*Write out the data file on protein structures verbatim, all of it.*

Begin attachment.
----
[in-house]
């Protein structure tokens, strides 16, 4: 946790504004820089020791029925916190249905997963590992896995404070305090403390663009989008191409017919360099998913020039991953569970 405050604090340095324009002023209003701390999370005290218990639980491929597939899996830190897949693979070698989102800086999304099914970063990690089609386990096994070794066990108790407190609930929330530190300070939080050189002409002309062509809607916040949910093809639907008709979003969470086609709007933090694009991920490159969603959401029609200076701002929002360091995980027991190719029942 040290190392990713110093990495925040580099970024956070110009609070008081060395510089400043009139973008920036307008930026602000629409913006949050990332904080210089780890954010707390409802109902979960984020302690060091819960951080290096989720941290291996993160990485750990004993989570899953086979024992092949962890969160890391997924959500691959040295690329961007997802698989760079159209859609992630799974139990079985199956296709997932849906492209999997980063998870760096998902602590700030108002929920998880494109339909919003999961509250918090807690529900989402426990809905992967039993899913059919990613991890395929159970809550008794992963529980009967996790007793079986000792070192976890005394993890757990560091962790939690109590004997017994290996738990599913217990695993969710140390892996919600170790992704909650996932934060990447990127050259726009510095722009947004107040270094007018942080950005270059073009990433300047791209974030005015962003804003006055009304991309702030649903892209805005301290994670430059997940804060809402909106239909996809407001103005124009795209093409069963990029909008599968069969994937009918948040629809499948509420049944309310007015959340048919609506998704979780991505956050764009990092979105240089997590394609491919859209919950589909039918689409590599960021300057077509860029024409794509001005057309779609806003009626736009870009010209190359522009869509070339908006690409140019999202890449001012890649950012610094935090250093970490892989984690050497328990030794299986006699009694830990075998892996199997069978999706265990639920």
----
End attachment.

[in-house]
């Protein structure tokens, strides 16, 4: 946790504004820089020791029925916190249905997963590992896995404070305090403390663009989008191409017919360099998913020039991953569970 405050604090340095324009002023209003701390999370005290218990639980491929597939899996830190897949693979070698989102800086999304099914970063990690089609386990096994070794066990108790407190609930929330530190300070939080050189002409002309062509809607916040949910093809639907008709979003969470086609709007933090694009991920490159969603959401029609200076701002929002360091995980027991190719029942 040290190392990713110093990495925040580099970024956070110009609070008081060395510089400043009139973008920036307008930026602000629409913006949050990332904080210089780890954010707390409802109902979960984020302690060091819960951080290096989720941290291996993160990485750990004993989570899953086979024992092949962890969160890391997924959500691959040295690329961007997802698989760079159209859609992630799974139990079985199956296709997932849906492209999997980063998870760096998902602590700030108002929920998880494109339909919003999961509250918090807690529900989402426990809905992967039993899913059919990613991890395929159970809550008794992963529980009967996790007793079986000792070192976890005394993890757990560091962790939690109590004997017994290996738990599913217990695993969710140390892996919600170790992704909650996932934060990447990127050259726009510095722009947004107040270094007018942080950005270059073009990433300047791209974030005015962003804003006055009304991309702030649903892209805005301290994670430059997940804060809402909106239909996809407001103005124009795209093409069963990029909008599968069969994937009918948040629809499948509420049944309310007015959340048919609506998704979780991505956050764009990092979105240089997590394609491919859209919950589909039918689409590599960021300057077509860029024409794509001005057309779609806003009626736009870009010209190359522009869509070339908006690409140019999202890449001012890649950012610094935090250093970490892989984690050497328990030794299986006699009694830990075998892996199997069978999706265990639920």